I say skip the Eiffel Tower. (If you know your visit to Paris will be a brief one, that is.)
Why spend your precious hours in line below the tower, when you can enjoy its splendor from various spots around this stunning city?
In the 1890’s a Parisian might have suggested the opposite. In fact, the writer Guy de Maupassant was noted as having spent his lunch hours eating from the restaurant inside the tower…so as to remove the “eyesore” from his view!
The tower, built for the 1889 World’s Fair, celebrates the 100 year anniversary of the French Revolution and was meant to be standing only temporarily (a two year arrangement and then it was to be disassembled). Clearly though, the Parisians not only became used to the mammoth tower but eventually got in line with the rest of the world who already revered it for its originality and unique beauty. Most importantly, though, it gained recognition for its usefulness as a radiotelegraph station during WWI and again in WWII.
French stories have it that during the German occupation of Paris the resistance fighters cut the tower’s elevator cables, forcing the Nazis to climb the immense stairs.
Today the structure, that took nearly 20,000 pieces of iron and over two million rivets to assemble, employs over 500 workers to upkeep its daily operations! It welcomes 7 million visitors per year, which is more than any other paid tourist attraction in the world.
One of the most notable visitors of all time is Thomas Edison. Reading on the grandeur of the World’s Fair, I revel for a moment imaging this scene:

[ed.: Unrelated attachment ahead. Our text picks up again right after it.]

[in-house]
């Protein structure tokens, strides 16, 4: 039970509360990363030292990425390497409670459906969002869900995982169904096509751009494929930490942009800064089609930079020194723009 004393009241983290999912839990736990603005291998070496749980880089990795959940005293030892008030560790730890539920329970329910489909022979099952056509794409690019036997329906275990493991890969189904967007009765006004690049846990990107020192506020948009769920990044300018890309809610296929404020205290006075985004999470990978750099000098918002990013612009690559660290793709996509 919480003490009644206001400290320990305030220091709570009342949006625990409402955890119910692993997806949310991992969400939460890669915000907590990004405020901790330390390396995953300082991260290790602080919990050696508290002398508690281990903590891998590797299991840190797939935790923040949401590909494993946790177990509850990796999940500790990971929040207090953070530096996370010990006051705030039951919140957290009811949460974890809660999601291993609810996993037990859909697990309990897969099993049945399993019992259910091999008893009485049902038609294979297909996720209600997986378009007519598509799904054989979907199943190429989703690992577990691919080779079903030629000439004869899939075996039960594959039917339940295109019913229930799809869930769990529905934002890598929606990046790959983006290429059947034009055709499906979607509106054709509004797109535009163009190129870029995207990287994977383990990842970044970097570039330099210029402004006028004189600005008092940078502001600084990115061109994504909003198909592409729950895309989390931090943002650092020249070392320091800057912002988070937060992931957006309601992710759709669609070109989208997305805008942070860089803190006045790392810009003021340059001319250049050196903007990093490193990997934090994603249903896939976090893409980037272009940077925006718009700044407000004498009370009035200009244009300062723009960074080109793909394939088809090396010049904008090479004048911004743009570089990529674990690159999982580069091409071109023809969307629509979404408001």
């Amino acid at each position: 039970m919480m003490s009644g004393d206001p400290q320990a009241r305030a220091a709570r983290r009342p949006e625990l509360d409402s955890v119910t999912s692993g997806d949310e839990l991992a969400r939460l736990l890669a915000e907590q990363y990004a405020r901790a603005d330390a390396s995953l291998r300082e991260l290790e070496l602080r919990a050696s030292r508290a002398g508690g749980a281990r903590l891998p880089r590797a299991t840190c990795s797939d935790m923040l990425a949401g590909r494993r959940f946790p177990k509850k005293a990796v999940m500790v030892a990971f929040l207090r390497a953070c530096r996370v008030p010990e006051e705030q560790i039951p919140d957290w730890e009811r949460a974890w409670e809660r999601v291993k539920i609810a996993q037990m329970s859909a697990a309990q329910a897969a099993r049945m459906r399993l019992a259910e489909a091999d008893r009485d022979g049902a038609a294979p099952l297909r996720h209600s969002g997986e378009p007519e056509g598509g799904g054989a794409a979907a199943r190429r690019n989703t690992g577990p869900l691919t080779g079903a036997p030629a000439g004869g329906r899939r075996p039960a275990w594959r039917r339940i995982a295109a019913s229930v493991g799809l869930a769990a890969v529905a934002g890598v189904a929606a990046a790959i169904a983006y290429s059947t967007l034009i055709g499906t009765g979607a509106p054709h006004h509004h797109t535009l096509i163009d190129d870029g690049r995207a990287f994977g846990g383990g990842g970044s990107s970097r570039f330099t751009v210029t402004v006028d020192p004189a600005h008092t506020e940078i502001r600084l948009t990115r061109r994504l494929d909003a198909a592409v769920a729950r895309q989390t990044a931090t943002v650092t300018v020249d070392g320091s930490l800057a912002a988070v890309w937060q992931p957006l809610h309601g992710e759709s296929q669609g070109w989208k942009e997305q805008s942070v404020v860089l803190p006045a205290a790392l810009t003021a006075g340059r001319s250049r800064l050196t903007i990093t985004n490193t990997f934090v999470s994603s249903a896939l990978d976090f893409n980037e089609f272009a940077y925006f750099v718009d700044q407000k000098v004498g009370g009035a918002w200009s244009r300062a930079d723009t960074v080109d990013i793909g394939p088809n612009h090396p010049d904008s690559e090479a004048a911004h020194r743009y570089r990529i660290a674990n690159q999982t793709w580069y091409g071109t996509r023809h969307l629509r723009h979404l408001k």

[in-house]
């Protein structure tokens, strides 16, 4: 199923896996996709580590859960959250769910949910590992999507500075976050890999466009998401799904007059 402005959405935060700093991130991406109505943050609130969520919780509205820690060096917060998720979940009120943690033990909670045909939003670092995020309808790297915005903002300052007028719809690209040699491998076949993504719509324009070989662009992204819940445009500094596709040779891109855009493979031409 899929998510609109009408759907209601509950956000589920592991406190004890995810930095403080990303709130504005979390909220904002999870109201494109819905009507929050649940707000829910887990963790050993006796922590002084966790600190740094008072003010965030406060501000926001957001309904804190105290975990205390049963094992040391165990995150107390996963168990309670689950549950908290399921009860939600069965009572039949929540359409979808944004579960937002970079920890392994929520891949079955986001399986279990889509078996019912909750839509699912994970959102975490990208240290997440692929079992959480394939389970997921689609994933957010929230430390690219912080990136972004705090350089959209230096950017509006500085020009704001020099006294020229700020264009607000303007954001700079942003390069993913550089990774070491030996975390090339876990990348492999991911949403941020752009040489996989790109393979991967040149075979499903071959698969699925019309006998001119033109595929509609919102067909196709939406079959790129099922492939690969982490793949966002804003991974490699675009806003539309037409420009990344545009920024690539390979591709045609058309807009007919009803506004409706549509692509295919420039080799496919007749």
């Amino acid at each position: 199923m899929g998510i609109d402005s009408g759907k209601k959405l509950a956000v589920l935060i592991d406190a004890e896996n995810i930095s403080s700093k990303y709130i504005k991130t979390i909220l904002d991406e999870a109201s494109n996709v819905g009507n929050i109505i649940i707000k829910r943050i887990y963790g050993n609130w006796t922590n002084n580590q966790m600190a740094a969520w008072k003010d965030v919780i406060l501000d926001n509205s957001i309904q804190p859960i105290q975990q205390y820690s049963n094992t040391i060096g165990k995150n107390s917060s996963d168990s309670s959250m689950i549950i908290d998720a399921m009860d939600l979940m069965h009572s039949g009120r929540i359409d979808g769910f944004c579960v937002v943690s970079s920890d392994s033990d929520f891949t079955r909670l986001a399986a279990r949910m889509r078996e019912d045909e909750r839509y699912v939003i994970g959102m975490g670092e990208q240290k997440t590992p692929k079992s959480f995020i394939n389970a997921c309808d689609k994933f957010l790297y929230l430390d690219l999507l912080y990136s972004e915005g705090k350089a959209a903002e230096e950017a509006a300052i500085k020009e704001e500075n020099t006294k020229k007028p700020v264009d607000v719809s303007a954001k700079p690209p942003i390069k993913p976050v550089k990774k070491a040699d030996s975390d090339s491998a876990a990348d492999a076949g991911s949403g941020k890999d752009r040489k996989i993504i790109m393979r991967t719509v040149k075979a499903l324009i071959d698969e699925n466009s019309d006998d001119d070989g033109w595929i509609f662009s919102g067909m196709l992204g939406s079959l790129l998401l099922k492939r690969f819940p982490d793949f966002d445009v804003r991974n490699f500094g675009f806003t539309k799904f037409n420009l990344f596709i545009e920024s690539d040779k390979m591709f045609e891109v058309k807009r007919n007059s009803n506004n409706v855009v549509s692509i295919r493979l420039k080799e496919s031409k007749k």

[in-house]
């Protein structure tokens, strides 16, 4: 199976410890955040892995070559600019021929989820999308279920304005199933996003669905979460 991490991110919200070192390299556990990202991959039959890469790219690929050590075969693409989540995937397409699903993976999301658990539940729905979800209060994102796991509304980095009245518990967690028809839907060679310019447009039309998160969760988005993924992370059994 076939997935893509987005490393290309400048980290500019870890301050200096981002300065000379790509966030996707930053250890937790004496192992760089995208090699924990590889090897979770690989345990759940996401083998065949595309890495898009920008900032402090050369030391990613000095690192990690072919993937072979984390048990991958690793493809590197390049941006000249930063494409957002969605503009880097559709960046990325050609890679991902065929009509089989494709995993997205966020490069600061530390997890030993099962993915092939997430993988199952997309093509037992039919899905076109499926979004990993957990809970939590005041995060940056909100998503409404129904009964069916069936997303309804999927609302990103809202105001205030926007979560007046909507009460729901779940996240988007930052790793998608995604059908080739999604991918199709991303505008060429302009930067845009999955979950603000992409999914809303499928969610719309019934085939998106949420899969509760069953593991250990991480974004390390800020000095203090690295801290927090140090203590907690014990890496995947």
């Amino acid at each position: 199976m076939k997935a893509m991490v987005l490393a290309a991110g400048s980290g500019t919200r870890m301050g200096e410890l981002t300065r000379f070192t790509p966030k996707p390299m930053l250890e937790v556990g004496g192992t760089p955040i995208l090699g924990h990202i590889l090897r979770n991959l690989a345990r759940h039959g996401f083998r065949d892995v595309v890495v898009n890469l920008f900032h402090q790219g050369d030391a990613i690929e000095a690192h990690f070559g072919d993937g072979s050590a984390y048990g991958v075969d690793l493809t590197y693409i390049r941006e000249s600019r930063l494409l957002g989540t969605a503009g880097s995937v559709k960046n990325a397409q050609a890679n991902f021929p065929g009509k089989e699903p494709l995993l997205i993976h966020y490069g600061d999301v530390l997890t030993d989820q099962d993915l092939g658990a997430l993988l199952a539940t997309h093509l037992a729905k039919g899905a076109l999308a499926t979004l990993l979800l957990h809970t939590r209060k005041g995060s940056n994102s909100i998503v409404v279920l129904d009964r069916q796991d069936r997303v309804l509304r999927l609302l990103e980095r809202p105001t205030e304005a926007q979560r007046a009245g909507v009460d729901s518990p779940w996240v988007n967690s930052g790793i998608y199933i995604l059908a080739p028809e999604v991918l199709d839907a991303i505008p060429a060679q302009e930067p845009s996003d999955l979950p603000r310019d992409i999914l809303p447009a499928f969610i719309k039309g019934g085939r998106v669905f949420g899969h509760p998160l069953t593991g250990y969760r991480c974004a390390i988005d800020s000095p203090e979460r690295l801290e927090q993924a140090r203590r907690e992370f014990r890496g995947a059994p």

When Thomas Edison visited Paris to ascend the great iron spectacle, Eiffel invited him to his private apartment within the tower. High above the City of Lights they were serenaded on the piano by the composer of Faust, Charles Gounod, before Edison demonstrated his latest talking phonograph.
As this surreal scene pieces together in my mind, I can’t help but ask a very practical question: “How did they get a piano into this apartment in the sky!?”. After a bit of research, I have found that this piano was lifted by crane and placed within the designer’s home before the completion of its construction!
Once the tallest building in the world (surpassed after 41 years with the erection of the Chrysler Building inNew York City), the Eiffel Tower covers 2.5 acres of land and require 50 tons of paint every seven years. This world famous icon is also referred to as “La dame de fer”, which means The Iron Lady: A fitting name for the strong yet delicate design.